In 1736, Wesley and his brother, Charles, sailed to Savannah, Georgia, to preach to the natives. This was an ill-fated trip resulting in legal proceedings against him, so he chose to flee back to England in 1737. He and his brother did publish a collection of hymns, while there; the first of many. In 1738, while discouraged, he had his well known “Aldersgate Experience”. While the minister was describing the change which God works in the heart, “I felt my heart strangely warmed”. “I did trust in Christ and he had saved me from the law of sin and death“.

In 1739, he preached in the open air to miners in Bristol. Prior to that he considered preaching outside a pulpit as “almost a sin”. In 1743, as the numbers of societies increased, he drew up a set of “General Rules” for the societies. These became the nucleus for our current “Book of Discipline”. The moral and spiritual fervor of his societal meetings is expressed in one of Wesley’s most famous aphorisms: “Do all the good you can, by all the means you can, in all the ways you can, in all the places you can, at all the times you can, to all the people you can, as long as ever you can”.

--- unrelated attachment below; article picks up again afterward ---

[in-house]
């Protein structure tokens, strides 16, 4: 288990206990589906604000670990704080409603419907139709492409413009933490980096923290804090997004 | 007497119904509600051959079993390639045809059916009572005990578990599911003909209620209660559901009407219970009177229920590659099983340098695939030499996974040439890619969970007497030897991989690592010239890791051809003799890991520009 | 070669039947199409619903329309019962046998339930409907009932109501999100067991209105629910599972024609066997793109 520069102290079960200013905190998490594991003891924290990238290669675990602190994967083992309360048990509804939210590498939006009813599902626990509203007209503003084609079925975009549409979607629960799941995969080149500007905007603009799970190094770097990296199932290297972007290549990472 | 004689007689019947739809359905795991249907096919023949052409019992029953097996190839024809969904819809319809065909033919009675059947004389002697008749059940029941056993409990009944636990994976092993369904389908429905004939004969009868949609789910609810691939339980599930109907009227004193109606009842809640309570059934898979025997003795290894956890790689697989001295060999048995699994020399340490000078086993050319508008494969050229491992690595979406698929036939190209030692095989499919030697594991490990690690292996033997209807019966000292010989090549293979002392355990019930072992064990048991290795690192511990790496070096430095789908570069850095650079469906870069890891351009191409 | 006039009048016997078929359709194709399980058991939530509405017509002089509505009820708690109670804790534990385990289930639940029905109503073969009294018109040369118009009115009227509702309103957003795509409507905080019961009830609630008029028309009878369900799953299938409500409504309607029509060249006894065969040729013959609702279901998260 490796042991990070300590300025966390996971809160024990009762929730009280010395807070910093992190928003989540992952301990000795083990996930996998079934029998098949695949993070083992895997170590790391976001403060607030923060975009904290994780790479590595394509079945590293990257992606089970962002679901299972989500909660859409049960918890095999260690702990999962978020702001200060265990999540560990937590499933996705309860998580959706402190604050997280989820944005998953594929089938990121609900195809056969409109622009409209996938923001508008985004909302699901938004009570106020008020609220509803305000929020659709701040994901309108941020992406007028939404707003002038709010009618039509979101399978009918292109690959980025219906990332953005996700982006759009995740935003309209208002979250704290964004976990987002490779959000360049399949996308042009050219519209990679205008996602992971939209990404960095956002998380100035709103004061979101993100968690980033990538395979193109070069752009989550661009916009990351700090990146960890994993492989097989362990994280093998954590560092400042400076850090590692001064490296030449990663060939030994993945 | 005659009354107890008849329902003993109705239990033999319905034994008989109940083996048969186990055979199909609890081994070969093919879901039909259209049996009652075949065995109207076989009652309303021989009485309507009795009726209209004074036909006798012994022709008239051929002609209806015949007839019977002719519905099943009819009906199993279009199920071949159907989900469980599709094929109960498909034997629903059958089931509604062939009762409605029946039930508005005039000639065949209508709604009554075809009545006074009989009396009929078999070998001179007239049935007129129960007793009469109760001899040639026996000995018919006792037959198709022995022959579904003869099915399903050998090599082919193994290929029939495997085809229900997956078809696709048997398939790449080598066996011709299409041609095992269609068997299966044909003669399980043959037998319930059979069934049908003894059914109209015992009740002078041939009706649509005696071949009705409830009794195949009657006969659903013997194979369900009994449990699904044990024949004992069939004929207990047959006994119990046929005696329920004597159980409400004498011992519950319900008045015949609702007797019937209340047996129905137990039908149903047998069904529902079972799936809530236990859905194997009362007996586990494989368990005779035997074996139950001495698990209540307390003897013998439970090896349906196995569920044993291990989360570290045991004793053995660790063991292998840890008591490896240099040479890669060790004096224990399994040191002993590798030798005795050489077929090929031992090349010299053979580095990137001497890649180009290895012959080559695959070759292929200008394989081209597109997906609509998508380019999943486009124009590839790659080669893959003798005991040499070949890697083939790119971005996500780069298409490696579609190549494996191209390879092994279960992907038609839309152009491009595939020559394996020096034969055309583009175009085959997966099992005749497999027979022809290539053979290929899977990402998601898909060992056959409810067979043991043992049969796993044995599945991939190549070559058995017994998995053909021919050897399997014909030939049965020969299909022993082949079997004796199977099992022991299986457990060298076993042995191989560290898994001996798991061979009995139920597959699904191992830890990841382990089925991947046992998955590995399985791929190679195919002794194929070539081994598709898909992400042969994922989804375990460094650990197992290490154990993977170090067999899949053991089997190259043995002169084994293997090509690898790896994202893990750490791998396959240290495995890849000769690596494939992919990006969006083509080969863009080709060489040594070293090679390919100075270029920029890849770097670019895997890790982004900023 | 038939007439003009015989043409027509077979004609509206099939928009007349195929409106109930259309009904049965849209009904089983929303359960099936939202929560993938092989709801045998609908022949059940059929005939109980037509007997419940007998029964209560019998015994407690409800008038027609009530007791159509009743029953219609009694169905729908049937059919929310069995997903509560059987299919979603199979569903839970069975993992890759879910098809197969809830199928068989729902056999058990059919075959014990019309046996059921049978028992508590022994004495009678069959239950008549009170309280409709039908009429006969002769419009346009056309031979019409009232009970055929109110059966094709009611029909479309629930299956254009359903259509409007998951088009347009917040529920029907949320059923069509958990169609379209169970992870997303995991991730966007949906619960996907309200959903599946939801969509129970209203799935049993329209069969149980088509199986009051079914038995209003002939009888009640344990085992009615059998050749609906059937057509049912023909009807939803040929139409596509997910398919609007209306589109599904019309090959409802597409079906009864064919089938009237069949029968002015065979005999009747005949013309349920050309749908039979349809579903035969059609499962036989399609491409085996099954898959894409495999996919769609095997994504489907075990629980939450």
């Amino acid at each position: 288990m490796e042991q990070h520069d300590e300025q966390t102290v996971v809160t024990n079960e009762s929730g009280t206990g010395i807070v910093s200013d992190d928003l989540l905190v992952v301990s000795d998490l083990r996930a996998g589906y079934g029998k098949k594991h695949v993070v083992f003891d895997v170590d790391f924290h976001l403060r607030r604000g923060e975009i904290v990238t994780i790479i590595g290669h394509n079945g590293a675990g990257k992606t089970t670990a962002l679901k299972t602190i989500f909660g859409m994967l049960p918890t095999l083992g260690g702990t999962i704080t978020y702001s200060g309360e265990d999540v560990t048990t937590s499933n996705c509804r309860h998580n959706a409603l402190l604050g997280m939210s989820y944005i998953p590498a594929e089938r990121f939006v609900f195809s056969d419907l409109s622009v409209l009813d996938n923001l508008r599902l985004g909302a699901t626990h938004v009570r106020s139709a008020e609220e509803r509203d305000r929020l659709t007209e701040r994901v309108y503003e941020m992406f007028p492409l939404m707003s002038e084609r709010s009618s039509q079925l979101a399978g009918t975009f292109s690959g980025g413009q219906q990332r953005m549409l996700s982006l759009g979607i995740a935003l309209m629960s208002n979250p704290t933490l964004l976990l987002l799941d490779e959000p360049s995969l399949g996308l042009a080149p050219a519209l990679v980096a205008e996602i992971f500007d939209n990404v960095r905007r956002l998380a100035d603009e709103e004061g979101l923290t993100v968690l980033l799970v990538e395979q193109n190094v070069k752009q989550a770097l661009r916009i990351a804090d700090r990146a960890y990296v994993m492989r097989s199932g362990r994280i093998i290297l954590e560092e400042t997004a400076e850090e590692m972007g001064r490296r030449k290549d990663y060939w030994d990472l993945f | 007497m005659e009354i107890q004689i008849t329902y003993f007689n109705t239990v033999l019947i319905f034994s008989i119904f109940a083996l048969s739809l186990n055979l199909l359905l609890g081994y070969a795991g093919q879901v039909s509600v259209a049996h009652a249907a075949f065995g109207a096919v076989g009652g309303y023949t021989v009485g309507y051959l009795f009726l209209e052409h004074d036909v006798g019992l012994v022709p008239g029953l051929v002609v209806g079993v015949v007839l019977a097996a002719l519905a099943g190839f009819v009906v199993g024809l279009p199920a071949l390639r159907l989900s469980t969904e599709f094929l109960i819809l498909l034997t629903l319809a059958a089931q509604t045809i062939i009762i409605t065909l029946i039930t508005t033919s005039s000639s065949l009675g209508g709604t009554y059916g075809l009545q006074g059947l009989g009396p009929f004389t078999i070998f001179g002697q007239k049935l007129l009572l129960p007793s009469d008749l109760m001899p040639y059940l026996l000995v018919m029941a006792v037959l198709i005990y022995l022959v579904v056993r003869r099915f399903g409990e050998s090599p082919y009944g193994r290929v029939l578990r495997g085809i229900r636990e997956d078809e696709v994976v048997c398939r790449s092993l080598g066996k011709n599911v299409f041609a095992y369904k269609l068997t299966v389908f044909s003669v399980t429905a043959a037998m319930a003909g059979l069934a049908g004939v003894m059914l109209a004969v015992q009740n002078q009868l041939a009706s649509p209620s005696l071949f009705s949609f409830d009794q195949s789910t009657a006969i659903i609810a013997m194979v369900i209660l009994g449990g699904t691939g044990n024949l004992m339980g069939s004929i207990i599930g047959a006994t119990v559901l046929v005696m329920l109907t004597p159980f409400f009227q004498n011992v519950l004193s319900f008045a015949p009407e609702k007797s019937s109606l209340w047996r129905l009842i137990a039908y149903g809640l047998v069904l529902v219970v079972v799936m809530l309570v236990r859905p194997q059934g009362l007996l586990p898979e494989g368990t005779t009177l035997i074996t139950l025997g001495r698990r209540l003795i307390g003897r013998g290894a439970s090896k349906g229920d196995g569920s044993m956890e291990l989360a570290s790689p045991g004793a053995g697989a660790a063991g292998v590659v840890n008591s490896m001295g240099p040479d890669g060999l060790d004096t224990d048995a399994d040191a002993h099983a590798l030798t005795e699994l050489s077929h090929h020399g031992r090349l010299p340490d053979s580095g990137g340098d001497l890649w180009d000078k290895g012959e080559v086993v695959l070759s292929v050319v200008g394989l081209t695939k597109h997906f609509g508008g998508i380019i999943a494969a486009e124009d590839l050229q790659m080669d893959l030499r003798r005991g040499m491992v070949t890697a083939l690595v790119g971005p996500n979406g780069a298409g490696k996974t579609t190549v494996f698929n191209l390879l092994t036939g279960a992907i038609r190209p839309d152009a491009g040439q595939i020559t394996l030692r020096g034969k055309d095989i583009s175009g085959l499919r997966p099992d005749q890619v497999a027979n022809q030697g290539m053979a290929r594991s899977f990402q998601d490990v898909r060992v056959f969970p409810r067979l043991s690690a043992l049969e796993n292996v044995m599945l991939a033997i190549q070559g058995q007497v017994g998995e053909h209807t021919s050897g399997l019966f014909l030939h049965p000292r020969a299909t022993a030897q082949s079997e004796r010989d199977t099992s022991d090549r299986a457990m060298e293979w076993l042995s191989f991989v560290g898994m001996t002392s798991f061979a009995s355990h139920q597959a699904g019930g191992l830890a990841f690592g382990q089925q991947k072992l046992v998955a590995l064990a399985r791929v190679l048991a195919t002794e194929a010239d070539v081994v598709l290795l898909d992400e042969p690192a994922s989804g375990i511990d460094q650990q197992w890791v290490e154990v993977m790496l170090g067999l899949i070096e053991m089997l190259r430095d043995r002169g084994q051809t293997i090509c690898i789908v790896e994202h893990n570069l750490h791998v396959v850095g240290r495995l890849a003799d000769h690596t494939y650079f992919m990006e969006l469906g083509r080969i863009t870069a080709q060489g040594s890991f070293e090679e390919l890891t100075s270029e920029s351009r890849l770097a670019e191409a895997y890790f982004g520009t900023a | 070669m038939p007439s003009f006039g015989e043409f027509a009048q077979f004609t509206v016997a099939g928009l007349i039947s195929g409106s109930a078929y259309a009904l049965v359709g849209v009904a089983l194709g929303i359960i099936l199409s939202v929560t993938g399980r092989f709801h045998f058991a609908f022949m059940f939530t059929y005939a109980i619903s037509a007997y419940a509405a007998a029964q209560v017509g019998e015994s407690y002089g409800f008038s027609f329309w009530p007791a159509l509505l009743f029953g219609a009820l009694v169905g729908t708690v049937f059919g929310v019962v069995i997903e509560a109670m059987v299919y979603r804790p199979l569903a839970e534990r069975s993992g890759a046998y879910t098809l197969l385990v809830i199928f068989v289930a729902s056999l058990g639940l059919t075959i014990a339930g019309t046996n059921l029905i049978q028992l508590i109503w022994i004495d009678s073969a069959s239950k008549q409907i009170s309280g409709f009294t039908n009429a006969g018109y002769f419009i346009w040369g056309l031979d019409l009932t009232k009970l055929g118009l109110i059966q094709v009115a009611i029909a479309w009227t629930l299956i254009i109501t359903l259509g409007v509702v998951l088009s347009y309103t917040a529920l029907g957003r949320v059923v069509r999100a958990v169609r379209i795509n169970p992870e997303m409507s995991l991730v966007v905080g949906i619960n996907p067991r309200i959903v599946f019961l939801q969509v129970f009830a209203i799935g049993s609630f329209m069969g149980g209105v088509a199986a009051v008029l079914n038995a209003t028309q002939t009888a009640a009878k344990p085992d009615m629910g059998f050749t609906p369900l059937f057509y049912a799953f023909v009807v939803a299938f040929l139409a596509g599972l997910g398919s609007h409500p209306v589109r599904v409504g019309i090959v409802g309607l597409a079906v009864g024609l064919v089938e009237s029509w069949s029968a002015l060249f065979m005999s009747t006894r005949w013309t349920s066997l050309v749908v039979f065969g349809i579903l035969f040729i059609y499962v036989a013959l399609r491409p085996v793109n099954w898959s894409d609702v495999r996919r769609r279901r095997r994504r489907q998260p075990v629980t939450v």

Wesley believed that the living core of Christianity was reveled in his now famous “Quadrilateral”: Scripture, Tradition, Personal Experience, and Reason. He did not contend for “sinless perfection” but felt that a Christian could be made “perfect in love“. Wesley organized a number of societies into “circuits”, under the leadership of a superintendent, and periodic meetings of clergy and lay ministers evolved into the “annual conference”, the fore-runner of our organization today. The leaders of the circuits were appointed, usually for 3 terms, the begins of our itinerant pastor structure.

Wesley was a keen abolitionist; speaking out and writing against the slave trade as the “sum of all villainies”. He traveled widely, generally on horseback, preaching two and three times each day. He practiced a vegetarian diet and later abstained from wine for health reasons. He married unhappily and was separated 15 years later.

Wesley’s health declined sharply towards the end of his life. He died on March 2, 1791. Because of his charitable nature, he died poor. It has been said that “when John Wesley was carried to his grave, he left behind him a good library of books, a well worn clergyman’s gown, and the Methodist Church“.

~Rich Green